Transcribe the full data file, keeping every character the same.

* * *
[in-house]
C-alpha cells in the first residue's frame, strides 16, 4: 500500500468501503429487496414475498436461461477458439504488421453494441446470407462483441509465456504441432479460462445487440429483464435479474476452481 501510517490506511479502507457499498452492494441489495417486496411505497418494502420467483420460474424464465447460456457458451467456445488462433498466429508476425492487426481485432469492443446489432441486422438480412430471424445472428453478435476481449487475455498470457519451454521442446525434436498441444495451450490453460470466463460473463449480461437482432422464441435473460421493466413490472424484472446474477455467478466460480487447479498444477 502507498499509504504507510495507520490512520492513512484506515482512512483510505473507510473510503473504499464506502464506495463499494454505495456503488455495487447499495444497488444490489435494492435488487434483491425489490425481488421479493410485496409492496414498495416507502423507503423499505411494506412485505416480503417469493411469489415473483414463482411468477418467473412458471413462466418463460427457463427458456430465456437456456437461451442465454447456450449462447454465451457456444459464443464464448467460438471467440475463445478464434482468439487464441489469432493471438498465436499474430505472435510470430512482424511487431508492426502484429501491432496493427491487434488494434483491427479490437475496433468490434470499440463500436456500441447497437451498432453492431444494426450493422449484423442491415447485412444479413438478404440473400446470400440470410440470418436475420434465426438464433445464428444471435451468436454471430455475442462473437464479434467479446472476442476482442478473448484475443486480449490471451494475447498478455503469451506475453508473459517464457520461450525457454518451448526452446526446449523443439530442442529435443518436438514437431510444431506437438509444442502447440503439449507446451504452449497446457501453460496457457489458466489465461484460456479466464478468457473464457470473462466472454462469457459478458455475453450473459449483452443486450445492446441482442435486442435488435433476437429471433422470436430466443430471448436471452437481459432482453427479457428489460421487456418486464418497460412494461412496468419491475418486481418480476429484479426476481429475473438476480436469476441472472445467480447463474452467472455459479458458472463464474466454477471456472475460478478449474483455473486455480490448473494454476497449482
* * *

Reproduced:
[in-house]
C-alpha cells in the first residue's frame, strides 16, 4: 500500500468501503429487496414475498436461461477458439504488421453494441446470407462483441509465456504441432479460462445487440429483464435479474476452481 501510517490506511479502507457499498452492494441489495417486496411505497418494502420467483420460474424464465447460456457458451467456445488462433498466429508476425492487426481485432469492443446489432441486422438480412430471424445472428453478435476481449487475455498470457519451454521442446525434436498441444495451450490453460470466463460473463449480461437482432422464441435473460421493466413490472424484472446474477455467478466460480487447479498444477 502507498499509504504507510495507520490512520492513512484506515482512512483510505473507510473510503473504499464506502464506495463499494454505495456503488455495487447499495444497488444490489435494492435488487434483491425489490425481488421479493410485496409492496414498495416507502423507503423499505411494506412485505416480503417469493411469489415473483414463482411468477418467473412458471413462466418463460427457463427458456430465456437456456437461451442465454447456450449462447454465451457456444459464443464464448467460438471467440475463445478464434482468439487464441489469432493471438498465436499474430505472435510470430512482424511487431508492426502484429501491432496493427491487434488494434483491427479490437475496433468490434470499440463500436456500441447497437451498432453492431444494426450493422449484423442491415447485412444479413438478404440473400446470400440470410440470418436475420434465426438464433445464428444471435451468436454471430455475442462473437464479434467479446472476442476482442478473448484475443486480449490471451494475447498478455503469451506475453508473459517464457520461450525457454518451448526452446526446449523443439530442442529435443518436438514437431510444431506437438509444442502447440503439449507446451504452449497446457501453460496457457489458466489465461484460456479466464478468457473464457470473462466472454462469457459478458455475453450473459449483452443486450445492446441482442435486442435488435433476437429471433422470436430466443430471448436471452437481459432482453427479457428489460421487456418486464418497460412494461412496468419491475418486481418480476429484479426476481429475473438476480436469476441472472445467480447463474452467472455459479458458472463464474466454477471456472475460478478449474483455473486455480490448473494454476497449482